I am a physics teacher, and I would like to share a 3D simulation I created with Babylon.js to visualize trajectories of electric charges at high speed, considering interactive electric and magnetic fields controlled by the user. In the simulator, by applying the fields correctly, it’s possible to accelerate the charge up to 99% of the speed of light.
Muito legal! Always nice to see educators using the power of 3D and games to help teach these concepts to students
I love this! I made something similar, but for gravity - GravWell. GH repos with Source code -
Pardon the sloppiness, but HTH!
Hi, What an honor to have the author of the book ‘Going the Distance with Babylon.js’ here!
I’ve tested Gravwell, but unfortunately, the controls didn’t work for me.
My main reason for wanting to purchase your book is that I’ve been struggling with setting up Babylon.js with Webpack. I’ve been following the steps in the ‘Babylon.js ES6 support with Tree Shaking’ section, but I consistently encounter errors Due to this, I haven’t shared the source code of my projects yet, as I usually kickstart my projects by downloading scenes from the playground and made it with cowboy programming way.
What an honor to have the author of the book ‘Going the Distance with Babylon.js’ here!
All the props to you and the other folks in the community who consistently surprise and delight me with the amount of passion, creativity, and talent on display!
controls don’t work
The keyboard controls aren’t enabled until after you click “Resume”. Hopefully you weren’t trying on an iPad or Android device; it was never set up for touch controls as the memory needs are rather high.
I’ve been struggling with setting up Babylon.js with Webpack. I’ve been following the steps in the ‘Babylon.js ES6 support with Tree Shaking’ section, but I consistently encounter errors
That sounds really frustrating! I know how frustrating WebPack can be to work with at times. What sort of issue are you seeing with your project?
I appreciate your interest in my book! If you happen to be working through Chapter 3, the discussion here contains some troubleshooting info and steps to take if you run into trouble with building the source for Space-Truckers.
Basically, WebPack made some changes after I wrote the chapter, and that combined with some errrhm sloppy reviewing on my part left the chapter with some confusing and missing sections.
If you just want to see what a working webpack with ES6 tree shaking project looks like, check out the develop branch of Space-Truckers. It’s only slightly out-of-date from the latest version of WebPack but hopefully it’s a good reference resource for your work!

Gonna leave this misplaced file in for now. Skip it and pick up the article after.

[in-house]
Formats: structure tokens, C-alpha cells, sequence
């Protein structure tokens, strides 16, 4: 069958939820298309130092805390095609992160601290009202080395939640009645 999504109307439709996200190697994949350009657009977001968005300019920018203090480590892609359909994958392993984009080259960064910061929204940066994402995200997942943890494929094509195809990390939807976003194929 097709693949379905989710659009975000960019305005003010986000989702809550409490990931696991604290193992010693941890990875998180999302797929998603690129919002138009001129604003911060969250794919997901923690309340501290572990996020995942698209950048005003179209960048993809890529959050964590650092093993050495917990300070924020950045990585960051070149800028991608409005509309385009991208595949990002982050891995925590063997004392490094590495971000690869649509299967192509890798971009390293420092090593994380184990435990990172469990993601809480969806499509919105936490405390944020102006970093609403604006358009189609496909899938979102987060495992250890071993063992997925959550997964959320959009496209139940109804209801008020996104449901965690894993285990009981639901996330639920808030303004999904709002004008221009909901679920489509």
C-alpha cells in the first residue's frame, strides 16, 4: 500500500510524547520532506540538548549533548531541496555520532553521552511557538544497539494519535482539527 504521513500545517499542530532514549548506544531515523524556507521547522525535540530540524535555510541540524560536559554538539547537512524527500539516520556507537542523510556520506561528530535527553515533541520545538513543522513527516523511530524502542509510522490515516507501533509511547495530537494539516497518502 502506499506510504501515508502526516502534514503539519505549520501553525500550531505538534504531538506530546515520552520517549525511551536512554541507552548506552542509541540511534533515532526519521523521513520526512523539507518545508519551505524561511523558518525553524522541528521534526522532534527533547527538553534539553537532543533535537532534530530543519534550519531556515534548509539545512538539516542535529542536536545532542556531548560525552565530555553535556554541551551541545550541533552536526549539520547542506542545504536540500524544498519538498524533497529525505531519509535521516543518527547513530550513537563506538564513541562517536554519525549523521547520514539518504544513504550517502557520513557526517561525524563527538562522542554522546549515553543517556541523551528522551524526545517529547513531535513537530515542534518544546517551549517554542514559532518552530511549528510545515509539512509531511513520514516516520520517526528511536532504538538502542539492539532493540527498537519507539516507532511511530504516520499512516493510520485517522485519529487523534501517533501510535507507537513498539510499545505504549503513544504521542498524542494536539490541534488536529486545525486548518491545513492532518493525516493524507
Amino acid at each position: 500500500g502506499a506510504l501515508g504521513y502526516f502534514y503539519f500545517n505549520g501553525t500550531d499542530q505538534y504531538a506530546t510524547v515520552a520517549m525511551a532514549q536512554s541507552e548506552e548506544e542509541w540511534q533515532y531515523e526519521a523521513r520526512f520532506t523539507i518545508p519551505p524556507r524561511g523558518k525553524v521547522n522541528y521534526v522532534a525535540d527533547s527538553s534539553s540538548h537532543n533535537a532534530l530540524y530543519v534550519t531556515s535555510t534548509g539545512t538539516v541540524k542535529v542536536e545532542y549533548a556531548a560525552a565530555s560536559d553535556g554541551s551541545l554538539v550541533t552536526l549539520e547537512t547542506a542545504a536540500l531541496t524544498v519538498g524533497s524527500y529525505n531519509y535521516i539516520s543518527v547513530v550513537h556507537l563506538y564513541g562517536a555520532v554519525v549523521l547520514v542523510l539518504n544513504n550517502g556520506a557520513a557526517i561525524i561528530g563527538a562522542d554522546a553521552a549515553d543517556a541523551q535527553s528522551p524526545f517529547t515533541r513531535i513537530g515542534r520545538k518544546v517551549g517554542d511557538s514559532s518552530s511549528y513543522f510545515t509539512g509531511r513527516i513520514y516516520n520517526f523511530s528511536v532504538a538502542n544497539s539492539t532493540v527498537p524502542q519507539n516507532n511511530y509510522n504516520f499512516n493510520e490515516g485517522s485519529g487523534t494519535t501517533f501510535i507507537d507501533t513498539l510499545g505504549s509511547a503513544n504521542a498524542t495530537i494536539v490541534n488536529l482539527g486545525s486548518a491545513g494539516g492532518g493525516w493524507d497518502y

Following steps here: Getting Set Up | Babylon.js Documentation
Works well! But final size (total dist folder): 36 Mb!
and project folder: 284 Mb, 17863 files.
Following steps here: Babylon.js ES6 support with Tree Shaking | Babylon.js Documentation
After: - Run npx webpack serve to check result in http://localhost:8080/
a) Browser: only the text: Cannot GET /
b) Console: Failed to load resource: the server responded with a status of 404 (Not Found)
c) Terminal: ERROR in ./src/index.js 9:0-70 Module not found: Error: Can’t resolve ‘@babylonjs/materials/grid/gridMaterial’ in C:\Users.…\steps-setup-es6\src’
Following: Using Vite with Babylon.js | Babylon.js Documentation
Works well, and final size (dist): 3,62 Mb
Vite is great, because "We can install our necessary packages once in the root folder, and reference them freely in the code inside our project subfolders*
But, with a simple import <script…> by copying the CDN files, it’s only 6 MB, without additional files (node_modules) in local storage or terminal commands.
Following: GitHub - RaananW/babylonjs-webpack-es6: Babylon.js basic scene with typescript, webpack, es6 modules, editorconfig, eslint, hot loading and more. Will even make coffee if you ask nicely.
Works, and end size (dist folder): 1.3 Mb
About steps in Babylon.js ES6 support with Tree Shaking | Babylon.js Documentation
I will suggest adjusting the texts of steps 5. and 6. as follows:
- Run npm install @babylonjs/core and npm install --save-dev @babylonjs/materials
- Create Folder public in MyAwesomeApp and create index.html file in public as described in First App Section below
One of difficulties I recall running into was that the dev and prod build configurations wouldn’t seem to work right with each other in regards to static assets and such.
How are you configuring the dev server, and does it seem to work right in a production build (e.g., start or drop the /dist folder of webpack output into a web host)?
But, if I were to use a build tool, it seems that Vite is an excellent option, as it is fast. But, it can make the app more slow when loading in the browser than webpack.